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Mercury, ISON and Spica

Submitter: Ramon Navarro
Description: In the morning of November 20th 2013 the skies cleared up over The Netherlands (at least for Dutch Standards). Finally this gave an opportunity to picture planet Mercury and comet ISON together with the star Spica.

This image was taken from Meppel in The Netherlands in South Eastern direction at 7.52AM, which is 1 hour and 15 minutes before sunrise using a Canon 1100D with a 55mm lens. Exposure settings were 5 seconds at f/5.6 and ISO 1000. Mercury, ISON and Spica are respectively 5°, 8° and 13.5° above the horizon.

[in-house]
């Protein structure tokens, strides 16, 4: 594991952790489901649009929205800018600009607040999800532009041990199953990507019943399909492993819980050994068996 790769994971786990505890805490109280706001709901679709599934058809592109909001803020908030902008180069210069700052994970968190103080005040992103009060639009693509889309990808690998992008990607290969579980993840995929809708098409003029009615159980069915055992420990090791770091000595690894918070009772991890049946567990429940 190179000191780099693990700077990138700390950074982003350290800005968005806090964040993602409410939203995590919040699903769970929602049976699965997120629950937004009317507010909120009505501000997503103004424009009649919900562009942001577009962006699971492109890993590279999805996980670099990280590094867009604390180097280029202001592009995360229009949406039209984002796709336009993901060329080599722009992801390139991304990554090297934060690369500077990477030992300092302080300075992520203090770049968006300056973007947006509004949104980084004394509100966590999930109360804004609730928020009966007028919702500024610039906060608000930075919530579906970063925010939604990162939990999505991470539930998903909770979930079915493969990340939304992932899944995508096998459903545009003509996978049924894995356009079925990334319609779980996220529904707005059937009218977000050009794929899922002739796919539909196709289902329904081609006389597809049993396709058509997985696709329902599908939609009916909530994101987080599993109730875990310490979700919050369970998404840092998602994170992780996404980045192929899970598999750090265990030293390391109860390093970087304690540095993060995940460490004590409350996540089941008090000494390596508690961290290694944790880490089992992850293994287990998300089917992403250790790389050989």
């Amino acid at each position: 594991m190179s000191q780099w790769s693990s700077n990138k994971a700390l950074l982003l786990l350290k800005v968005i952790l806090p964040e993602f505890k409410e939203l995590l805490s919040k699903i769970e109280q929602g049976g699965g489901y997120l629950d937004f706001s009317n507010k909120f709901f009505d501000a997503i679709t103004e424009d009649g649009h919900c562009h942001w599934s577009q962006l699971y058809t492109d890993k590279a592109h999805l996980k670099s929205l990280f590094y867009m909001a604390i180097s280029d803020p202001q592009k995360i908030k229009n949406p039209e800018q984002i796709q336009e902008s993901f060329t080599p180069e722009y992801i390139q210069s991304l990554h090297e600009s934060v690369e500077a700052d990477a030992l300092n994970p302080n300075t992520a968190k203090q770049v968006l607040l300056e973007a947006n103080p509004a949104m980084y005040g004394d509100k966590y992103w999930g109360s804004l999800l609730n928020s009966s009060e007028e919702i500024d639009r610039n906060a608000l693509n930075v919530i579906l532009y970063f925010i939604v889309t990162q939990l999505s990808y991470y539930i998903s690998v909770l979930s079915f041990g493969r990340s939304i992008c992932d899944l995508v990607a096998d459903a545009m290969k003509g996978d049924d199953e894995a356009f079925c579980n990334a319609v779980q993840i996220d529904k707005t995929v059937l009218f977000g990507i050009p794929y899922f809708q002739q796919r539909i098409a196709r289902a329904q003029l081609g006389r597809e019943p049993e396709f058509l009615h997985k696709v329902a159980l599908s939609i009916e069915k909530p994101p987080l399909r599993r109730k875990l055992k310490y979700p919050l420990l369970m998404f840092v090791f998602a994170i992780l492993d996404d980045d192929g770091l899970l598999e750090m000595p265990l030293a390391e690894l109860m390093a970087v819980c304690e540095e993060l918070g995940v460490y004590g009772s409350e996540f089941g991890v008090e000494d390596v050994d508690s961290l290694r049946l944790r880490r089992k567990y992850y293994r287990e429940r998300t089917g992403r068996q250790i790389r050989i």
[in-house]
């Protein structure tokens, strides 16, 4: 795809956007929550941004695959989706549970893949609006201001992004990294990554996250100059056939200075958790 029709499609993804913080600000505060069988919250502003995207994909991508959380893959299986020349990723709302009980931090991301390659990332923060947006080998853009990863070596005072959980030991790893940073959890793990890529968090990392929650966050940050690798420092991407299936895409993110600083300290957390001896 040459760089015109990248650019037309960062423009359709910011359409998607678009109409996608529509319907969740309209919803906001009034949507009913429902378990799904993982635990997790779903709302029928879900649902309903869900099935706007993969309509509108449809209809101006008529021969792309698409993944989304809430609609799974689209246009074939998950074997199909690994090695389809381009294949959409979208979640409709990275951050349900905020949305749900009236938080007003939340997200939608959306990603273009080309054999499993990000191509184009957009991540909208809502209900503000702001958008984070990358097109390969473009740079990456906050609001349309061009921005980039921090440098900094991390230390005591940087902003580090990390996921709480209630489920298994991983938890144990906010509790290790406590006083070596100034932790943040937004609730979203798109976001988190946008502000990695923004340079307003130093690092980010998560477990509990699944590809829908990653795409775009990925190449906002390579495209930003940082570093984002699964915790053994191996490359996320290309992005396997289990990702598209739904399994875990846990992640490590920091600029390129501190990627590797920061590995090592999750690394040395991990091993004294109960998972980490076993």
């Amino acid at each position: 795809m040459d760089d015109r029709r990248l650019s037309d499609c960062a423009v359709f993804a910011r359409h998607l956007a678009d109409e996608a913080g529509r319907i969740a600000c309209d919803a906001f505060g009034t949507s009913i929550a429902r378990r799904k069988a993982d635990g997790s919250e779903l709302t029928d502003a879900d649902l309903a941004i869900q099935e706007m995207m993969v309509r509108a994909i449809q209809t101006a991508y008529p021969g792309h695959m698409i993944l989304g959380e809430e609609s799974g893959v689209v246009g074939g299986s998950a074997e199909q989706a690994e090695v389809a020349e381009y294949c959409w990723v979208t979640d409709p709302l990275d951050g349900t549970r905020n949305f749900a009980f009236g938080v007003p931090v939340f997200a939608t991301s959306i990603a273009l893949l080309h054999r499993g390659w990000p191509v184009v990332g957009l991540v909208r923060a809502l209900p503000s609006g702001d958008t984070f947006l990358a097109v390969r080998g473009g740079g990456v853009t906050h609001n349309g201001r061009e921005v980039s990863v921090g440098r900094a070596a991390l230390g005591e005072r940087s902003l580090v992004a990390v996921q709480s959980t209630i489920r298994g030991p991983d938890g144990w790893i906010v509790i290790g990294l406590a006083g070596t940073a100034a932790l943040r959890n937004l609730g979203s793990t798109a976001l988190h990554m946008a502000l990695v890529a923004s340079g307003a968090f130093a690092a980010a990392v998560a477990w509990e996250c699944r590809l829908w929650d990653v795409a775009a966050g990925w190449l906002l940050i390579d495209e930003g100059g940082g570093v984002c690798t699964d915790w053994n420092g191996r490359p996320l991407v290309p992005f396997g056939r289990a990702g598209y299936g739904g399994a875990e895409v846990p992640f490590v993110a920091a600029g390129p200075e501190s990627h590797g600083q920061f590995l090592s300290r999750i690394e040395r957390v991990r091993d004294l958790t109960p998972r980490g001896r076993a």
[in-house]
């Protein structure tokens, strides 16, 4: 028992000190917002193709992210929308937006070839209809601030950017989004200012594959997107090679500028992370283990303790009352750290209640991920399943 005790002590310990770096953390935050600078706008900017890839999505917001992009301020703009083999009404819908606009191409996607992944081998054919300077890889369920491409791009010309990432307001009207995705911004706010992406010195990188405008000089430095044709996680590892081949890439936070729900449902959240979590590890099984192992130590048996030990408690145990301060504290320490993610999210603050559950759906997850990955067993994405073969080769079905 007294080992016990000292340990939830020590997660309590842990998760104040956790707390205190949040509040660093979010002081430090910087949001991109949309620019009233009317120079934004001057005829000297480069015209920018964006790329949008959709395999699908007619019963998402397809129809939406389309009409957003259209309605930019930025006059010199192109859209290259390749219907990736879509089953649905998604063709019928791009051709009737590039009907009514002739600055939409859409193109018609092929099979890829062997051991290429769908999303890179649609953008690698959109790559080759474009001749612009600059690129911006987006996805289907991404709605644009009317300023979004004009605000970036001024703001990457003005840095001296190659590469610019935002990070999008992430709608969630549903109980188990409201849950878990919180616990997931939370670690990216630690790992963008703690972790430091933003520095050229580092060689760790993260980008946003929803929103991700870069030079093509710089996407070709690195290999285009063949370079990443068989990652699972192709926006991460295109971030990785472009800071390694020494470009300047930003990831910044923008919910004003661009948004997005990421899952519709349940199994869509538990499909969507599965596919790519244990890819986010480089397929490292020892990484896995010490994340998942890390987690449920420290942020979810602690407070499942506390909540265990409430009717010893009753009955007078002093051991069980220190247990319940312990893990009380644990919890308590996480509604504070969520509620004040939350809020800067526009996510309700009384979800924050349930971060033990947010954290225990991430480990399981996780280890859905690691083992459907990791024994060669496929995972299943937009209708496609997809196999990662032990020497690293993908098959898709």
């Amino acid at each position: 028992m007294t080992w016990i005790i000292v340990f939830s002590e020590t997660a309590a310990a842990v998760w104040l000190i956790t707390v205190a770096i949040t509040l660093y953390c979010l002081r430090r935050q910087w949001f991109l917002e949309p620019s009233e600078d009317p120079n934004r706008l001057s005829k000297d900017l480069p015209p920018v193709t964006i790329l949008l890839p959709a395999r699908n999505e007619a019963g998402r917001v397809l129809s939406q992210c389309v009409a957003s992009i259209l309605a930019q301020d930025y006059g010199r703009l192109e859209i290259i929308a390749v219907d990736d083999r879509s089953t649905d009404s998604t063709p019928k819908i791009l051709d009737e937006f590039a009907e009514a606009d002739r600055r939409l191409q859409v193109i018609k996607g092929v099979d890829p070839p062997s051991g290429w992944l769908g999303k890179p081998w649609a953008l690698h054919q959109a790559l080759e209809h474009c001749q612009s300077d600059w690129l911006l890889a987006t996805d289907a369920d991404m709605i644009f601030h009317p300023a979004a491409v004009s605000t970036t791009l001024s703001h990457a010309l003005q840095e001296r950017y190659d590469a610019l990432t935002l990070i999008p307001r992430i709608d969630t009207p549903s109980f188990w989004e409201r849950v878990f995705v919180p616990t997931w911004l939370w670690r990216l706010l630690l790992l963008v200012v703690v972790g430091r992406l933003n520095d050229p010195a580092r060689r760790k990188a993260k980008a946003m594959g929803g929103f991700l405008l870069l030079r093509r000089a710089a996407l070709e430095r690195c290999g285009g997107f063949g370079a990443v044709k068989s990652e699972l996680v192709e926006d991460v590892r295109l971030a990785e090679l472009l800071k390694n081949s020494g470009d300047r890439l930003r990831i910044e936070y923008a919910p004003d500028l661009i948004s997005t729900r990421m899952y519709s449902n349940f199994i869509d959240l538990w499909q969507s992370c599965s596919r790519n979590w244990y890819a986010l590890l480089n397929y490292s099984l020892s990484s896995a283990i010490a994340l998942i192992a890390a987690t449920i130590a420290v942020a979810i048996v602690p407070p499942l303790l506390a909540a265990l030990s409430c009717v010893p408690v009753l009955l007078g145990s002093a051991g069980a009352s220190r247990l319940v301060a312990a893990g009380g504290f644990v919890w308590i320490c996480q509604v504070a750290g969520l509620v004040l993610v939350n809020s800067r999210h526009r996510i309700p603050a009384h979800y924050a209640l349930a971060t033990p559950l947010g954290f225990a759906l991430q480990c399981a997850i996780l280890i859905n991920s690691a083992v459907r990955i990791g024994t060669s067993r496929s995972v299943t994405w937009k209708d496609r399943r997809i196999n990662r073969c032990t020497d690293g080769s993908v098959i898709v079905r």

Because ISON is only 8 degrees above the horizon it appears about 10 times dimmer than if it would have been high in the sky. This is due to the increased airmass close to the horizon. In this picture ISON is observed through airmass 7, thus observed through 7 times the amount of air relative to a star that is directly overhead (at zenith). Unfortunately the comets tail is not visible due to twilight and moonlight.

This is one of the last times that comet ISON is visible before its approach of perihelion on November 28; the point of closest approach of the Sun. If the comet survives the intense baking of the sun it is expected to return to the night sky glorious and with a bright tail early December. By the time of the holiday season ISON will be visible the entire night. Let's hope for some spectacular fireworks!
Copyright: Ramon Navarro
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